MMWD will be joining the NBWRA's Phase 2 Scoping Study, which will focus on the development and use of recycled water from a regional scale as a means of significantly contributing to water supply reliability in the North Bay. MMWD is submitting two San Rafael neighborhoods for study: the Peacock Gap area and Lucas Valley. MMWD's costs for participating in the two-year study range from a low of $47,997 this fiscal year to a high of $91,316 next fiscal year, depending on the number of study participants. At least seven agencies plan to participate and two more are considering it.

The NBWRA completed its Phase 1 Feasibility Study in 2008 and received a positive finding of
feasibility from the U.S. Bureau of Reclamation. In 2009 Congress authorized 25 percent, or $25 million, in federal funds to construct NBWRA's Phase 1 projects. Phase 1 members spent approximately $4.8 million on the Phase 1 Scoping Study and Feasibility Study for the $25 million they received in Phase 1 Federal funding. Although Phase 2 funding was also authorized in 2009, the actual amount of funds will be determined through the Phase 2 study process.

In August MMWD staff and volunteers participated in a Sudden Oak Death (SOD) Blitz on the Mt. Tamalpais Watershed as part of a larger, regional study by the University of California at Berkeley to understand more about this devastating tree disease. A presentation on the results for Marin will be held on Friday, November 16, at  6:00 PM at Dominican University. There will be a field meeting about what participants can do to help control SOD on their own property on Saturday, November 17 at 2:00 PM at MMWD's Sky Oaks Ranger Station on the Mt. Tamalpais Watershed.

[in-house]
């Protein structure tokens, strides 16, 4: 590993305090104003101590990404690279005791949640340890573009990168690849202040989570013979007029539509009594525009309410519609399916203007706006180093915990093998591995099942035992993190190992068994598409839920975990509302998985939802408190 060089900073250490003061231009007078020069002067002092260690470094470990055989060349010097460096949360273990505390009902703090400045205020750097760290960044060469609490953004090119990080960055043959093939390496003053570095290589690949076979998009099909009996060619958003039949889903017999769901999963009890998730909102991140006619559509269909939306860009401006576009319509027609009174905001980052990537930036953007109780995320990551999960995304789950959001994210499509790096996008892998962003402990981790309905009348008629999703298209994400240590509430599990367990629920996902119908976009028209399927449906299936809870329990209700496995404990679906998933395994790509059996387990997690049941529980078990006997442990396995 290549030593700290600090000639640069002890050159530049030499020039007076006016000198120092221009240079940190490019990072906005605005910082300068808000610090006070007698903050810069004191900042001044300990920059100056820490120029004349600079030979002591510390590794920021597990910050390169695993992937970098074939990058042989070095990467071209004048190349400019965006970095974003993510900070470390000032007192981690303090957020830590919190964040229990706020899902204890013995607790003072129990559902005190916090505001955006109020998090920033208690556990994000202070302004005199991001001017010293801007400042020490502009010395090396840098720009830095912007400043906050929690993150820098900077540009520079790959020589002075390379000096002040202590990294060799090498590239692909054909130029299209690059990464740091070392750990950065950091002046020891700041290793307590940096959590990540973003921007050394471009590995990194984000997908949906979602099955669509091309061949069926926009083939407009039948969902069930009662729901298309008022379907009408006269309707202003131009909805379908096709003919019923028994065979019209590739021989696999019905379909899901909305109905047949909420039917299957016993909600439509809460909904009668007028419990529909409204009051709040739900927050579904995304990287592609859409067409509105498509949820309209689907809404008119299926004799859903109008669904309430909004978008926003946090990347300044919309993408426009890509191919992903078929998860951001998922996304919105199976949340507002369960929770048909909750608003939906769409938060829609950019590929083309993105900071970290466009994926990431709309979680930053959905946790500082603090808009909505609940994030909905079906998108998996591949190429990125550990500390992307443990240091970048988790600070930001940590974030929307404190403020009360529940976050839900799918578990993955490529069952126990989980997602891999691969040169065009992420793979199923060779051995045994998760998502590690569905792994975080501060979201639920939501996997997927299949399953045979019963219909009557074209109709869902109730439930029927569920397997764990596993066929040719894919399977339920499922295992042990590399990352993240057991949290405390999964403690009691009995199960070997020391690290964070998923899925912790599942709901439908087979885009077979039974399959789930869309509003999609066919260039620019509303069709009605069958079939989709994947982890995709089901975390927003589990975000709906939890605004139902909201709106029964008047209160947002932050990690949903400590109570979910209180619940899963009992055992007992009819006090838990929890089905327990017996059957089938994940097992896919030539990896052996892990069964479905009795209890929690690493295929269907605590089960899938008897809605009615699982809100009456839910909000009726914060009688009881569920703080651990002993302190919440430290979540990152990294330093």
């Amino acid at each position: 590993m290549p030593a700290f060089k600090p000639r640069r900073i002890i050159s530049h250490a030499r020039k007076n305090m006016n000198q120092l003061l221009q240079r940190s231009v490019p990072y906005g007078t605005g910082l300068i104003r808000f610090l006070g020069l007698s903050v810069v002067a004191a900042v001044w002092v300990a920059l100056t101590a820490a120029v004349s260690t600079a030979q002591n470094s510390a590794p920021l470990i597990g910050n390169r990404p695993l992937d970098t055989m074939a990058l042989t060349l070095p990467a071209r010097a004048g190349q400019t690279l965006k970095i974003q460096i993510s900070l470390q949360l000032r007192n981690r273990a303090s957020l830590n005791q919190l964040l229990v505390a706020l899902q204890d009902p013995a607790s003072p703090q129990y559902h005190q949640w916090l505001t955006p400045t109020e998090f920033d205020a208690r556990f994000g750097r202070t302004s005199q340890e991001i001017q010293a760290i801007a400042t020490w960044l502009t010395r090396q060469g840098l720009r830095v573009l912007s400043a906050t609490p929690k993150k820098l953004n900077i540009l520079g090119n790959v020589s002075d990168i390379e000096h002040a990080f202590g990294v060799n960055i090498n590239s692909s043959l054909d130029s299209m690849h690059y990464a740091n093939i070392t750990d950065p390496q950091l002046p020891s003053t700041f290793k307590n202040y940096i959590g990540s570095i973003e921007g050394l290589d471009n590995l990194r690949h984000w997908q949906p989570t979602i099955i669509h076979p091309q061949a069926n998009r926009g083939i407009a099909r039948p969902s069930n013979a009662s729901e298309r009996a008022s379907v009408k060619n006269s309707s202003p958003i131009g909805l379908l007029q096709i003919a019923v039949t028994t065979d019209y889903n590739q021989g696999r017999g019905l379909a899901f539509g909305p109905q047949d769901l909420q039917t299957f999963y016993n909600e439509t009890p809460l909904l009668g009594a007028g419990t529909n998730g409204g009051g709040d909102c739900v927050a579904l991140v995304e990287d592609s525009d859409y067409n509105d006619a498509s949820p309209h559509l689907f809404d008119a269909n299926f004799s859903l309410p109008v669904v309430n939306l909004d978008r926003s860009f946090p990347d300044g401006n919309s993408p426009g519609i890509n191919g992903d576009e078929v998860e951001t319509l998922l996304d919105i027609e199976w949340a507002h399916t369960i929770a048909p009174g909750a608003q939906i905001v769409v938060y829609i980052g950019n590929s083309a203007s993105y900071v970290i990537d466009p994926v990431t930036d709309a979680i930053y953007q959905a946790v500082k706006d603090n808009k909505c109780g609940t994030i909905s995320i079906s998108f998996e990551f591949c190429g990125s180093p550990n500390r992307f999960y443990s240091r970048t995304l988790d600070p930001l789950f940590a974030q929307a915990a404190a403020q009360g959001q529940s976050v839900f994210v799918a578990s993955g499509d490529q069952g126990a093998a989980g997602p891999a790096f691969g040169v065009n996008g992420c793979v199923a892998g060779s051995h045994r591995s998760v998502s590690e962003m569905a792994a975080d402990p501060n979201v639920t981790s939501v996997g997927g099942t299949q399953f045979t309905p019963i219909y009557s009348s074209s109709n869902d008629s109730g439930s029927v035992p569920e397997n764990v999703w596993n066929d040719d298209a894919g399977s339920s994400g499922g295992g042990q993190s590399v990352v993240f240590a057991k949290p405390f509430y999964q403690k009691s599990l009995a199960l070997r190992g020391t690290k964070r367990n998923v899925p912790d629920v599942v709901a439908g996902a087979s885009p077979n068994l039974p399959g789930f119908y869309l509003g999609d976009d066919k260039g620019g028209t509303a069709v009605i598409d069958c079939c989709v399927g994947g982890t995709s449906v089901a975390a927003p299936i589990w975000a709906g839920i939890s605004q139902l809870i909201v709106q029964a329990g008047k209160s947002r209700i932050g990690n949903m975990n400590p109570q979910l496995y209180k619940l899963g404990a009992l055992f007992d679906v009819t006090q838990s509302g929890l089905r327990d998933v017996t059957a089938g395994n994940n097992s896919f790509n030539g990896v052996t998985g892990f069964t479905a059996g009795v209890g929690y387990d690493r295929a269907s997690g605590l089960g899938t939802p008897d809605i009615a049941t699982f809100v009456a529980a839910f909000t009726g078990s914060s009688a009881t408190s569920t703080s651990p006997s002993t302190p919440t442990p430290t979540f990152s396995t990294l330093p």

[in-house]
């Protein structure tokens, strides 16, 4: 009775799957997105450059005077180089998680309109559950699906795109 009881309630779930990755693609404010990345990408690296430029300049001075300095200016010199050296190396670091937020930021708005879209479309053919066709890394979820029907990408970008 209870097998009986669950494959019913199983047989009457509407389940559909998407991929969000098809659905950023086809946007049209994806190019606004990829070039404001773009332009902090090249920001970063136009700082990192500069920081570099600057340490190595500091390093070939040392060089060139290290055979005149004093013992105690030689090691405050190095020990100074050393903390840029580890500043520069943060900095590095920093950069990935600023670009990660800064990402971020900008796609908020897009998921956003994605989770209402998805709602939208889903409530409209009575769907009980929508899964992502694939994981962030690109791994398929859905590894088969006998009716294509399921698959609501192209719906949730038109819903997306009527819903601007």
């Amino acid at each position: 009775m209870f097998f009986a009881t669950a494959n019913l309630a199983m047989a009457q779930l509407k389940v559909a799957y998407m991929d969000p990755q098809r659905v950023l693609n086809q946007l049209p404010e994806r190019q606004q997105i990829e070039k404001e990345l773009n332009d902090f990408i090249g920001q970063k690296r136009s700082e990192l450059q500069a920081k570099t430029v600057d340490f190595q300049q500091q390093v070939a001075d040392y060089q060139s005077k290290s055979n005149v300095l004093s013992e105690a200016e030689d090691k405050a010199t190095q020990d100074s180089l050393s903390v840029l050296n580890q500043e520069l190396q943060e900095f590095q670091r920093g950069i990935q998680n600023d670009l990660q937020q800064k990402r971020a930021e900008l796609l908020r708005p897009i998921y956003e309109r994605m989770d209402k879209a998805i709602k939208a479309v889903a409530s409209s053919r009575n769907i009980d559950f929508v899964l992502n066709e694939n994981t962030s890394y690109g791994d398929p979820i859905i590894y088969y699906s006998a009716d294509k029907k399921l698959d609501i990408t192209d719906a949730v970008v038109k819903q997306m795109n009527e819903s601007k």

According to UC Berkeley SOD expert Matteo Garbelotto, PhD, the disease is threatening the survival of tanoak and several oak species in California. Currently SOD is found in the wildlands of 14 coastal California counties, from Monterey to Humboldt. While patchy in distribution, with each passing year, the swath of infection continues to become more contiguous.

Dr. Garbelotto and other researchers have discovered that the pathogen that causes SOD spreads most often on infected California bay laurel leaves. Symptomatic bay leaves are often the first sign that SOD has arrived at a location and generally precede oak infections. Some management options are available (sanitation, chemical preventative treatments, bay removal), but they are effective only if implemented before oaks and tanoaks are infected; hence, timely detection of the disease on bay laurel leaves is key for a successful proactive attempt to slow the SOD epidemic.